Songs about watching someone watching YouTube in the dark: there’s only one Tom Rosenthal. Except there isn’t. There’s two. And I wrote about the wrong one. ‘Did you hear that agreeable, brown-haired mid-twenties man Tom Rosenthal has released an album?’ asks my lunchtime companion. Hence my original review, discussing – no doubt to the confusion of the singer-songwriter Tom Rosenthal, who is unrelated to the comedian Tom Rosenthal – about how this album was odd, coming from a TV comic. So this re-write comes with profuse apologies to the ‘real’ Tom Rosenthal.
Actually, I’m rather glad a more astute journalist flagged up my error, for the sake of ‘I Like it When You’re Gone’: the deliciously mellow centrepiece of Tom Rosenthal’s Who’s That in the Fog?, to which I re-listened after a ‘digestion’ period longer than the Culture or Trash bods usually get in their review-writing duties, and loved. So the record deserves patience. The subtle, Impressionistic piano work on this track is a real highlight, and sustains right through to the sparse final tune ‘A Thousand Years’.
Today (as it did the first time I wrote about it), the album begins brightly: its opening quartet of songs belonging to the twee-revivalist pop school; hopping about like it’s the beardy days of 2010, with some whistling – some genuine whistling – canoodling its way into ‘Sex, Death and Landscapes’. Such jollities sit interestingly alongside the thoughtful passages. On ‘Little Big Mistakes’, Rosenthal pays lyrical tribute to how we are all the ‘fastest sperm’, before transitioning into a promising Thom Yorke-informed falsetto wail.
But these flashpoints of inspiration – of creative clarity amid the titular ‘fog’ – go underdeveloped. The neat Handel-lite violin arpeggios which close off ‘Bob in the Rain and the Lizard of Hope’? Similarly underdeveloped. It’s an album of moments; the ultimate issue is consistency. That said – dismiss a Tom Rosenthal hastily, and you’ll live to regret it..!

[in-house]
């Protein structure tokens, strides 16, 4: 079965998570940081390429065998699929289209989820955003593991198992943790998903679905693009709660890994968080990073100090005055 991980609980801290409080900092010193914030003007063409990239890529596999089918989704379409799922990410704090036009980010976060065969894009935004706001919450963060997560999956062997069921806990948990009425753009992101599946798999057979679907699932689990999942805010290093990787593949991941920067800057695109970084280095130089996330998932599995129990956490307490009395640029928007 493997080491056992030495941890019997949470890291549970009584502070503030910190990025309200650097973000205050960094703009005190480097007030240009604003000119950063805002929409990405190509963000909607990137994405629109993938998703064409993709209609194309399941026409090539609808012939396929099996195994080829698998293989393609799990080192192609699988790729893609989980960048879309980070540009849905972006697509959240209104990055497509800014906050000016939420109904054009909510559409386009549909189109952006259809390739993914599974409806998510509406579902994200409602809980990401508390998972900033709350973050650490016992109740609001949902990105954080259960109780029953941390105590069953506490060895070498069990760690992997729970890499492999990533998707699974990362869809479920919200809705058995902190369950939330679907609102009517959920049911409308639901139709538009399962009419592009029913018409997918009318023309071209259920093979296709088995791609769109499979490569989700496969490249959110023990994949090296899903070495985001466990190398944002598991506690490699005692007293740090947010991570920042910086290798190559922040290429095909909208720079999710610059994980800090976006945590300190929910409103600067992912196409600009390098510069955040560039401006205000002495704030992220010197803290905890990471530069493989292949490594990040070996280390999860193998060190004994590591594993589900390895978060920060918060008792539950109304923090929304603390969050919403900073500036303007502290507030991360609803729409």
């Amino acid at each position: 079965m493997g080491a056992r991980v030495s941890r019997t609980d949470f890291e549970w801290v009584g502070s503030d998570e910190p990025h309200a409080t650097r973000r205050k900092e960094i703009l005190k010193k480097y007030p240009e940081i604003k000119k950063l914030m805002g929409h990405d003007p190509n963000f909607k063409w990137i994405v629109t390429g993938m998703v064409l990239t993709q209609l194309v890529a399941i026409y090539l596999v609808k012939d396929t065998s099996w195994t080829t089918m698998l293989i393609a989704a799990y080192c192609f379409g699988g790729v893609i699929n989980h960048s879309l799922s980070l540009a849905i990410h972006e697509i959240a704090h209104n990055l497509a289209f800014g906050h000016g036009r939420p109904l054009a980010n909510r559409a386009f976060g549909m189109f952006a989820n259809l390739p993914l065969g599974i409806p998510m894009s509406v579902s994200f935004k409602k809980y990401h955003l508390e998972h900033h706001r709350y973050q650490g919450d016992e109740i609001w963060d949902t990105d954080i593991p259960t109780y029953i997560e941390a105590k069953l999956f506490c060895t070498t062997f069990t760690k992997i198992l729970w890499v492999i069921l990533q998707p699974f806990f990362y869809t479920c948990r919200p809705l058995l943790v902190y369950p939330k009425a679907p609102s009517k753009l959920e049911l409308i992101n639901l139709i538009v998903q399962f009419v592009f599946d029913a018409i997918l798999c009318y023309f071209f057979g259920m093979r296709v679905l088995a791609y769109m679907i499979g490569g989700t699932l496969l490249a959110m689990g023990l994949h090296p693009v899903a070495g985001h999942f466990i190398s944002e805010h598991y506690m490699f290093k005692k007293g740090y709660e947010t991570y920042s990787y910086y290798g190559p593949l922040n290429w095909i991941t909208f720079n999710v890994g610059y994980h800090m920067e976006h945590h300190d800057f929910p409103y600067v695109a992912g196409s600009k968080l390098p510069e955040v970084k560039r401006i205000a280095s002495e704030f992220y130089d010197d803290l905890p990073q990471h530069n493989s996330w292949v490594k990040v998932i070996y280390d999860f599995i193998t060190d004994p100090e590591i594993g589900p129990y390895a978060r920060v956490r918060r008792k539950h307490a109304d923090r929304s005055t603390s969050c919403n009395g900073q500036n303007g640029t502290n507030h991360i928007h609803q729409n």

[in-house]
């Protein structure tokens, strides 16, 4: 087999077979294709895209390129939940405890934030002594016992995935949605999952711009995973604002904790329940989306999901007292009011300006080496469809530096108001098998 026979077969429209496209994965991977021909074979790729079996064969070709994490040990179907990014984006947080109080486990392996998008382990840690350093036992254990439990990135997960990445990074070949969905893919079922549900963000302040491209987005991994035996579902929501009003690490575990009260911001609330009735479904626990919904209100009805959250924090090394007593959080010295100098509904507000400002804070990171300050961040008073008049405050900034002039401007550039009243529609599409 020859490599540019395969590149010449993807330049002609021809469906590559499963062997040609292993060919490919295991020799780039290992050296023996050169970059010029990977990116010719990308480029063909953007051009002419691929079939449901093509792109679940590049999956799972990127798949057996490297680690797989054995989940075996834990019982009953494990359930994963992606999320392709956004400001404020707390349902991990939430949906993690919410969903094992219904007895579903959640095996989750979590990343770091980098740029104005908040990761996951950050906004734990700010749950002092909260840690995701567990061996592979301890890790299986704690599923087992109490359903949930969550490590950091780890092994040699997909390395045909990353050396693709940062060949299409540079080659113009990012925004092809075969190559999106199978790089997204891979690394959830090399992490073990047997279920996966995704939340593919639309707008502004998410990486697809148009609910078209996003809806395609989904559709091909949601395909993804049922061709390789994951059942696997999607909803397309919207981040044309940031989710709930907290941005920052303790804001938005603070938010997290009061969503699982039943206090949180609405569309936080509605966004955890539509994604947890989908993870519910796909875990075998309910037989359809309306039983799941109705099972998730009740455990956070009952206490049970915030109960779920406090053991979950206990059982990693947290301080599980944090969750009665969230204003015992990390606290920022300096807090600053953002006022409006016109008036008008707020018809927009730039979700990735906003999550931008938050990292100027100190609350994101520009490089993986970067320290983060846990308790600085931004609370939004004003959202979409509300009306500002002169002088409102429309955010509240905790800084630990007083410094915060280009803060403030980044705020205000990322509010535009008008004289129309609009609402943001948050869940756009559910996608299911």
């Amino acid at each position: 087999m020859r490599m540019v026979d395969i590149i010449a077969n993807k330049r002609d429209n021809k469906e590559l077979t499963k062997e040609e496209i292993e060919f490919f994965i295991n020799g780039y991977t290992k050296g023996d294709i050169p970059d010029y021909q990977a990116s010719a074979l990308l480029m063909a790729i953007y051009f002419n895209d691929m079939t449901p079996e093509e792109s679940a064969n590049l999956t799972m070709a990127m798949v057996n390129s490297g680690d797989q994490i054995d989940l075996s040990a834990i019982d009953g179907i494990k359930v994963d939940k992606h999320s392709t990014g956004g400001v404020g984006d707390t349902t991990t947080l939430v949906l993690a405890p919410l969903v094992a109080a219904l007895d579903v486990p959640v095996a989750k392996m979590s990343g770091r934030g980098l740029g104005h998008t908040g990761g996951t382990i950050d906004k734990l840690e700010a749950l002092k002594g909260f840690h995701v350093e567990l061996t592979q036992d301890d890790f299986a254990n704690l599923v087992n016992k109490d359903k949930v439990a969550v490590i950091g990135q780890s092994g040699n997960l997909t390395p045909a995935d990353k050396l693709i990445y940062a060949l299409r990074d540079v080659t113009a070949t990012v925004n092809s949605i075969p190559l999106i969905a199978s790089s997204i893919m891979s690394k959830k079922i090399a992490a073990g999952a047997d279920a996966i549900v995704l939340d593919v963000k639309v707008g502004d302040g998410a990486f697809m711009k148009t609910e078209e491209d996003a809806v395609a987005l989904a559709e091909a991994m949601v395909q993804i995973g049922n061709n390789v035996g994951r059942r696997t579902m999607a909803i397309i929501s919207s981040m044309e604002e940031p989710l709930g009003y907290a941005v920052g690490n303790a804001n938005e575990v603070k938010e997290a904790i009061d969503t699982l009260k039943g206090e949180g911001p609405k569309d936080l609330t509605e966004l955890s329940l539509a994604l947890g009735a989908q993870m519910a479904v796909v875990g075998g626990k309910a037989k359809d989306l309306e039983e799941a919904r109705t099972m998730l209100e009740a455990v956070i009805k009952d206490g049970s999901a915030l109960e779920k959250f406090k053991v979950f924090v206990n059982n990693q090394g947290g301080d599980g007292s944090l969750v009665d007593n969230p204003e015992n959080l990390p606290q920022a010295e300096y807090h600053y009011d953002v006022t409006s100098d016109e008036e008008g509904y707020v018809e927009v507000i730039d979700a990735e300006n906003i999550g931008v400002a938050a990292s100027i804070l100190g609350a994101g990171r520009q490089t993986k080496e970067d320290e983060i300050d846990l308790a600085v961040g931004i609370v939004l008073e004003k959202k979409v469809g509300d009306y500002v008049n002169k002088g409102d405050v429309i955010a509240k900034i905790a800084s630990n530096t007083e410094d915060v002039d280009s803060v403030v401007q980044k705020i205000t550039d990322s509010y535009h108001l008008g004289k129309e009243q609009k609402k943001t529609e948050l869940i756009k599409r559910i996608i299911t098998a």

The opening minutes of Who’s That in the Fog? unveil instrumentation calling to mind Badly Drawn Boy’s About A Boy movie soundtrack, sprinkled with some Passenger-style guitar work. Yes, you are correct, that is also the government-approved prescription for the quickly offended easy listener. Music to accompany a coma, you might say. Luckily, Rosenthal’s endearingly idiosyncratic voice brings depth, especially on ‘Outerspace Mover’, featuring Vampire Weekend-style dreamy cooing that curls up inside your ear and gently purrs.
On sparse tribute ‘Ian’ there are some seriously questionable violins, which dabble in scratchy delivery and teeter over into the string-murdering territory inhabited by learners. Somehow the result is profoundly sad rather than humourous.
I feel that Tom Rosenthal demands a lot of patience from his listeners, because as ‘Who’s That In The Fog?’ progresses, the tempo slides, the musical palette shrinks and there are songs called ‘I like It When You’re Gone’; it becomes rather bleak. Lyrics like “don’t sigh, nothing’s gonna take you away from me girl” on ‘Sex, Death & Landscapes’ illustrate themes of disillusionment and sadness, subjects looking for rescue in a figurative fog.
That aforementioned violin becomes more prevalent as the listener gropes through Rosenthal’s misty musical, reaching an urgent peak on ‘Bob in the Rain and the Lizard of Hope’ (finally, a song about lizards), coming as a welcome injection of energy in the closing act.
There is light here, thoughtful warmth and dreamy melodies but for much of Who’s That in The Fog?, a grey musical shroud governs proceedings.
Tom Rosenthal is a beautiful antidote to many of the bland, slickly produced “singer/songwriters” on the market these days, and his debut record ‘Who’s That In The Fog’ resonates with lo-fi, poetic production, sumptuous harmonies and some just utterly lovely songs.
The album is beautifully restrained – songs are paired back, when other instruments are added, it is done with care and precision. The scratched violin on Ian, calling to mind Warren Ellis’ playing with The Dirty Three, a real highlight.
Indeed, Nick Cave seems to be a quite obvious musical touchstone for the record – think Cave a la Into My Arms rather than Honeybee Let’s Fly To Mars. But then, a song like Outerspace Mover could sit happily on lo-fi folkster Adem’s Love & Other Planets record, while Too Many Candles sounds like Fionn Regan covering Antony & The Johnsons.
The album lulls in the middle somewhat – Watching You Watching YouTube In The Dark and Little Big Mistakes don’t reach the highs of the previous songs, but the simplicity, and again, restraint of I Like It When You’re Gone reminds you of Rosenthal at his best. A really wonderful record that sits apart from a lot of what is coming out of this country right now.